FIG. 6 a is an axial section of an embodiment according to the invention of the single-acting hydraulic cylinder for adjusting the wing component, with an integrated check valve;
FIG. 6 b is the radial section A-A from FIG. 6 a; and
DETAILED DESCRIPTION OF THE INVENTION
FIG. 6 c is the circuit diagram of the hydraulic cylinder from FIG. 6 a, b.
A truck 1 has a superstructure 2 and two wing components 3, which are mounted on the superstructure 2 in two parallel pivot axes A that extend in the longitudinal direction of the vehicle. The wing components 3 or wing bodies are constructed such that their cross-sections form right angles, so that when pivoted down they enclose the cargo area of the truck 1 on three sides, and in the upward pivoted or extended position shown in FIG. 1 they allow lateral access to the cargo area. The two pivot axes A of the two wing components 3 are accordingly positioned relatively close to one another at the center area of the truck 1, with bearings 4 in a front frame section 5 and a rear frame section 6 of the superstructure 2.
The wing components 3 are each pivoted via a rear hydraulic cylinder 7 a or 7 b, respectively, and a front hydraulic cylinder 8 a and 8 b, respectively, which are hinged at bearing points 10 on the superstructure and at bearing points 11 on the wings. The hydraulic cylinders 7 a, b, 8 a, b are single-acting and are connected to a hydraulic control unit 14 via a hydraulic line 12, via two hydraulic lines 12 a, b, or via hydraulic lines 13 that branch off of the hydraulic line or lines at junctions 92, 93, 97, wherein the control unit is arranged, for example, on the underbody of the superstructure 2 of the truck 1. In the respective hydraulic cylinders 7 a, b and 8 a, b, check valves are installed or integrated, as will be detailed below in reference to the hydraulic wiring diagrams or circuit diagrams.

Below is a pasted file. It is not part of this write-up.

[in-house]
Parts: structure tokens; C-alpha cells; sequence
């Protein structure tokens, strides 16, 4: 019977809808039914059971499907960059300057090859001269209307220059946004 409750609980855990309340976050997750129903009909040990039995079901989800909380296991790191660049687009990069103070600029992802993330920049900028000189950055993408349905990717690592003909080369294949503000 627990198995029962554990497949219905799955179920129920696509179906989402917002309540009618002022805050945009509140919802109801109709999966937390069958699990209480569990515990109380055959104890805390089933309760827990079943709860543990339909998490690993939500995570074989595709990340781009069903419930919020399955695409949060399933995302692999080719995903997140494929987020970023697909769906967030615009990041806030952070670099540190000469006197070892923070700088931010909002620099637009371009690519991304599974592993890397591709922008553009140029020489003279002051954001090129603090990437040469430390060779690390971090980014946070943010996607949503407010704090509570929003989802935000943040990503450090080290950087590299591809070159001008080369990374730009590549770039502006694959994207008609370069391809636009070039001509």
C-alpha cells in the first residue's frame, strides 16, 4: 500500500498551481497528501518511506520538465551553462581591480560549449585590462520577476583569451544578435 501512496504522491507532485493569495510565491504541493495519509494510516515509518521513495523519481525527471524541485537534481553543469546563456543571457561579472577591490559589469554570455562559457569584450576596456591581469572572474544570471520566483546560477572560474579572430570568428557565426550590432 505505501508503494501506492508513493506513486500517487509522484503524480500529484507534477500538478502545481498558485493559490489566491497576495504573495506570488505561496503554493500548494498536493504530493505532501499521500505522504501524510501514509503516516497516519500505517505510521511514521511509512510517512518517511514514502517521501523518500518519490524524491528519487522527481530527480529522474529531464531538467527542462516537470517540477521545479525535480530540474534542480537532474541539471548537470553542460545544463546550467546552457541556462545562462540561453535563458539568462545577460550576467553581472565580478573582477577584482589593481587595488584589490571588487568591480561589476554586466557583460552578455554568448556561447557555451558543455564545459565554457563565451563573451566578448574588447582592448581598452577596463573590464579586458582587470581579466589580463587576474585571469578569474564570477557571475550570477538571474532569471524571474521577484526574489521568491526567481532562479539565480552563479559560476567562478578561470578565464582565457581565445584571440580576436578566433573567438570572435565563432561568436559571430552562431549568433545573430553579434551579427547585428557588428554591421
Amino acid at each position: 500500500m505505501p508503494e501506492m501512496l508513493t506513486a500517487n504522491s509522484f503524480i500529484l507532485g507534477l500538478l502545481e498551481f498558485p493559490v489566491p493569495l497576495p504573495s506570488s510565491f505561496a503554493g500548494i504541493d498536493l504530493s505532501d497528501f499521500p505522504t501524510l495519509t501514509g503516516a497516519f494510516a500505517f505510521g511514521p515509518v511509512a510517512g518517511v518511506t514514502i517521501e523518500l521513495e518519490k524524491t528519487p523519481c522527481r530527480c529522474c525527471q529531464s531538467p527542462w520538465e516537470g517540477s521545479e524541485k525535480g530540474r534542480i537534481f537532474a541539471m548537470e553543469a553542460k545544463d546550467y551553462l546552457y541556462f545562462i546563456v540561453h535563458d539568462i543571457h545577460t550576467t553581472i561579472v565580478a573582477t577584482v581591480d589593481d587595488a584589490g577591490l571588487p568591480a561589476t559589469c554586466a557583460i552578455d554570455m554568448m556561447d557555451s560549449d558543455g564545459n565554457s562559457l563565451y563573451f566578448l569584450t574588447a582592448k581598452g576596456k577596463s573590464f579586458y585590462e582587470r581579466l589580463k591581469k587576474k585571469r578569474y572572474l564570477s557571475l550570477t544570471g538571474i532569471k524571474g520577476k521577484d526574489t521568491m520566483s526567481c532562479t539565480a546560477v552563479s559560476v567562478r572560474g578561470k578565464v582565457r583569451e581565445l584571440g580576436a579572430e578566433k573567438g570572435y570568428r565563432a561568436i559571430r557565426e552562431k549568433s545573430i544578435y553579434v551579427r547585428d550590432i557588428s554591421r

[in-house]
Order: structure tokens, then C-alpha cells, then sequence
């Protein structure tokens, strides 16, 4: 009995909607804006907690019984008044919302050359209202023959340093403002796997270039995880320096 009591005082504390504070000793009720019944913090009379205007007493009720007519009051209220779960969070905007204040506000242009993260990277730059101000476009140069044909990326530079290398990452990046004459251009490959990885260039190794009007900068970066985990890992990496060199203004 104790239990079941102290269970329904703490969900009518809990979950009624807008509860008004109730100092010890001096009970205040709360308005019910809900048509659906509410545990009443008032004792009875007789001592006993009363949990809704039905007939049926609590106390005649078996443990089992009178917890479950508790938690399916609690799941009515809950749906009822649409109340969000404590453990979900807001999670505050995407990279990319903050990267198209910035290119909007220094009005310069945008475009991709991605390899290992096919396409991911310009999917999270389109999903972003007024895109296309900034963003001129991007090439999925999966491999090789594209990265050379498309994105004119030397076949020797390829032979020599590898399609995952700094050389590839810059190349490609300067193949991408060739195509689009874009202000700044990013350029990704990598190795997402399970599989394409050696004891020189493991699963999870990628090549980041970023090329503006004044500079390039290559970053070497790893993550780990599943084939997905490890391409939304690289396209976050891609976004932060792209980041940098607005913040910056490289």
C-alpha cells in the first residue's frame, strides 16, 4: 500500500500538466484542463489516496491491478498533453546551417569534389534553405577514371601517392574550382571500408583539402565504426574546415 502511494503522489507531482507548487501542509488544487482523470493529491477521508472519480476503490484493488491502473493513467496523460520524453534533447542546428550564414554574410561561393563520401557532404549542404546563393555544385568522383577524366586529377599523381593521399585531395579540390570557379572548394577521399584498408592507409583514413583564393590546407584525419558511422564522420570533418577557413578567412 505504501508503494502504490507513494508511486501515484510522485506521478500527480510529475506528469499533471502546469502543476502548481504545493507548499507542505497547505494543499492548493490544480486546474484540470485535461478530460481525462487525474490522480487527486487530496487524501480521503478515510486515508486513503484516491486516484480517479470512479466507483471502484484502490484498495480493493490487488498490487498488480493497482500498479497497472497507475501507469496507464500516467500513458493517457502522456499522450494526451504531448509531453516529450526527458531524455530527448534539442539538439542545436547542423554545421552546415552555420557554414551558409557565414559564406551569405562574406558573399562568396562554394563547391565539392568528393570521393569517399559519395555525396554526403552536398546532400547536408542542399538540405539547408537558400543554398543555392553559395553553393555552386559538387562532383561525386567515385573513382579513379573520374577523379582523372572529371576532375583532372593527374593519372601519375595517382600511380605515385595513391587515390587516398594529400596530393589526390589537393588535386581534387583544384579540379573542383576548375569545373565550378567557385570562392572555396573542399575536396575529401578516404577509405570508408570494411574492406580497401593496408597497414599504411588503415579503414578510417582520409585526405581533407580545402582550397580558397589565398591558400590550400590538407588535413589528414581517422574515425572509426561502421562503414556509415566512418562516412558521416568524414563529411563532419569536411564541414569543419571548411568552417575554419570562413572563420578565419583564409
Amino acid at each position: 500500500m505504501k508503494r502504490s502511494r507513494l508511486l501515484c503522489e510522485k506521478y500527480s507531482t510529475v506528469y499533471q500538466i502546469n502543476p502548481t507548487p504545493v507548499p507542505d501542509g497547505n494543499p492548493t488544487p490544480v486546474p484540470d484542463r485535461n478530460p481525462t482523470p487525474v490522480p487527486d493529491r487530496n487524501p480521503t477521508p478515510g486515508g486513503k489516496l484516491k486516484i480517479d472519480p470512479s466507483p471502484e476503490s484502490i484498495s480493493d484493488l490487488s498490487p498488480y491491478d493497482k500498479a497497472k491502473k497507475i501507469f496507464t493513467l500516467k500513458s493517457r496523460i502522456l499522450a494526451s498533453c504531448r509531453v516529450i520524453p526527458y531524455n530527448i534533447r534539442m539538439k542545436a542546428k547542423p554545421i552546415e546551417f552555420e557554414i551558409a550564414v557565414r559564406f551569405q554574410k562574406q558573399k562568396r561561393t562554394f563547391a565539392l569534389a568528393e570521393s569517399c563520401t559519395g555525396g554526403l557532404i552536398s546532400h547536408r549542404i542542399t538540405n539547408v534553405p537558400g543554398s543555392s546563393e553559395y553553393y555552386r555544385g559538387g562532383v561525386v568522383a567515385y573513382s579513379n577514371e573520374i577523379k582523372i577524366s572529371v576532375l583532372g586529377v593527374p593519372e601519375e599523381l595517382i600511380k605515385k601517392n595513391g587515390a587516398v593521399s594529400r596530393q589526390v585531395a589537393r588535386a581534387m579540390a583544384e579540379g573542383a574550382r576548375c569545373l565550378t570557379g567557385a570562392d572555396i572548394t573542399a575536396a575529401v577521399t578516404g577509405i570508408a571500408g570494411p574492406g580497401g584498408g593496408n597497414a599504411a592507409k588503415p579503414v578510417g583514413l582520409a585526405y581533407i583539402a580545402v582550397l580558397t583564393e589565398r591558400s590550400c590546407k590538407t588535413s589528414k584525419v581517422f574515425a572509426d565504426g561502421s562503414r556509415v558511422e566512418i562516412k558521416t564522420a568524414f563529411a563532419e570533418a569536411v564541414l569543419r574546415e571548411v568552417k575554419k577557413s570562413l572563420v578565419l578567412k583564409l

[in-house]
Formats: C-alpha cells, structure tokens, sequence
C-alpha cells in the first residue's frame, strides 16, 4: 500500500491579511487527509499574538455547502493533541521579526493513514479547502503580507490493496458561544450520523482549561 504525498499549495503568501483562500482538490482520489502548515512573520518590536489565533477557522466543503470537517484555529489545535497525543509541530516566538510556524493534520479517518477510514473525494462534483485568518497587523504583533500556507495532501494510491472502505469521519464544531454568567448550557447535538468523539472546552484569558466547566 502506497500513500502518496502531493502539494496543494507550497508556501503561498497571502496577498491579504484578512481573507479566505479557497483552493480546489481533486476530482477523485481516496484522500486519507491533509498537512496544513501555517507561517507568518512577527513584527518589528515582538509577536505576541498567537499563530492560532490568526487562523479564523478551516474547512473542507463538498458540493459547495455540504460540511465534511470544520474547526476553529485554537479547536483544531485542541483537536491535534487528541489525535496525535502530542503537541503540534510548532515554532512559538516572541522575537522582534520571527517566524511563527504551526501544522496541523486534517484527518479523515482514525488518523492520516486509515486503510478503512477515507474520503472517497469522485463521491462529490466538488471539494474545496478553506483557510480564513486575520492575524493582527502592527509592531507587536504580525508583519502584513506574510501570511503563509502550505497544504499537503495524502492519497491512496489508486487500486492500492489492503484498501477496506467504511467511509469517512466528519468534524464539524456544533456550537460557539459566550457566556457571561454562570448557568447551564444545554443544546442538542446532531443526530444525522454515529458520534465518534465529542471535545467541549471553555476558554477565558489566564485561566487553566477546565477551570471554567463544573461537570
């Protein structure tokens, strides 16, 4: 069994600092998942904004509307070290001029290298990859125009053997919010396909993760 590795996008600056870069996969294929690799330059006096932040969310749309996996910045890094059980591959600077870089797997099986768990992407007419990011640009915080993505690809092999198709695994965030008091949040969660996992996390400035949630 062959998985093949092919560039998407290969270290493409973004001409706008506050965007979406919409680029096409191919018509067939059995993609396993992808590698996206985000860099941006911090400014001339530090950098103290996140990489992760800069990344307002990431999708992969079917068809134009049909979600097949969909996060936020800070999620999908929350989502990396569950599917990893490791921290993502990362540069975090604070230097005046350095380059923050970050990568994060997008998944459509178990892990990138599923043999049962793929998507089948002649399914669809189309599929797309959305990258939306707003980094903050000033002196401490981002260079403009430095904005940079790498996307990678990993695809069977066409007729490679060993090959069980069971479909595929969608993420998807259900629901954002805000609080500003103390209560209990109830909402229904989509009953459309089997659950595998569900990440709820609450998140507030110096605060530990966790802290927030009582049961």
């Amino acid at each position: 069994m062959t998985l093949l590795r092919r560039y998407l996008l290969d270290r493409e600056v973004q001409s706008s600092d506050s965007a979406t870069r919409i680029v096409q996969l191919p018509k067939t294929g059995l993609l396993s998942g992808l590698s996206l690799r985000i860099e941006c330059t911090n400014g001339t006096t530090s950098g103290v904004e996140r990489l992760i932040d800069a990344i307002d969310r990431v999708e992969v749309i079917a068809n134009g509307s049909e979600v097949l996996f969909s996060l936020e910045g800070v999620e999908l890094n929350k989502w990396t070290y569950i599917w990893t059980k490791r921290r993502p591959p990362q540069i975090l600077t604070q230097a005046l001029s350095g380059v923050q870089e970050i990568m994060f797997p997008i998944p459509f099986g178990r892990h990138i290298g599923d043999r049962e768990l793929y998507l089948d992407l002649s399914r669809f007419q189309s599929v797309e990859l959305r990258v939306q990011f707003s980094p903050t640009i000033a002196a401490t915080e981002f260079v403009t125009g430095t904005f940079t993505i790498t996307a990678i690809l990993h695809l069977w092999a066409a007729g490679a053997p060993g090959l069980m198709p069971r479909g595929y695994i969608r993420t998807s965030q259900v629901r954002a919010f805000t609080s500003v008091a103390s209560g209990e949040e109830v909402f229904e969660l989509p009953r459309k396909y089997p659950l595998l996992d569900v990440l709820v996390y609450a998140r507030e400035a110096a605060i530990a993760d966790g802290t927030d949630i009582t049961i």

FIG. 2 through 6 depict various embodiments of the hydraulic system 16 of the invention, each of which includes a control unit, hydraulic lines 12, 12 a, b, 13 and hydraulic cylinders 7 a, b and 8 a, b, with integrated electrical check valves 18.
The control unit 14 of the embodiment shown in FIG. 2 includes a hydraulic reservoir 20, a hydraulic pump 22 actuated via a motor 21, and a hydraulic control unit 23 that is connected to the hydraulic pump 22. The control unit 23 includes a shuttle valve 24 that is connected to the pump 22, which shifts from the closed or blocked normal position shown here to an opened position when pressurized by the pumping process of the hydraulic pump 22, thus opening up a hydraulic line 26, which leads via a flow-control valve 28 to the outlet of the hydraulic control unit 23, which is connected, via a coupling of the control unit 14, to the one external hydraulic line 12 that is positioned on the truck 1, which is in turn connected via junctions 92, 93 to further hydraulic lines 13. In the closed or blocked position shown here, a backflow from the flow-control valve 28 to the hydraulic reservoir 20 via the shuttle valve 24 is enabled. Additionally, a safety valve 30 is installed between the flow-control valve 28 and the hydraulic reservoir 20, and thus bridges the shuttle valve 24 and the hydraulic pump 22 in the event of an overpressure in the hydraulic line 26 when the shuttle valve 24 is engaged.
The electrical check valves 18 are structured as dual-action 2/2-way valves, which, in the normal position of the hydraulic system 16 shown in FIG. 2, are blocked on both sides, and are switched to their opened position when a corresponding electrical control signal S is received, which also actuates the motor 21. In this embodiment, the hydraulic cylinders 7 a, b and 8 a, b are structured as single-acting, pneumatically spring-mounted or pneumatically mounted hydraulic cylinders. Thus in each case the electrical check valve 18 actuates only one oil chamber 32, which forces the piston 33 against a closed pneumatic chamber 34 that acts as a pneumatic spring, through which the piston rod 35 extends. The check valves 18 can advantageously also be manually actuated, for example via a lever as shown in the figures.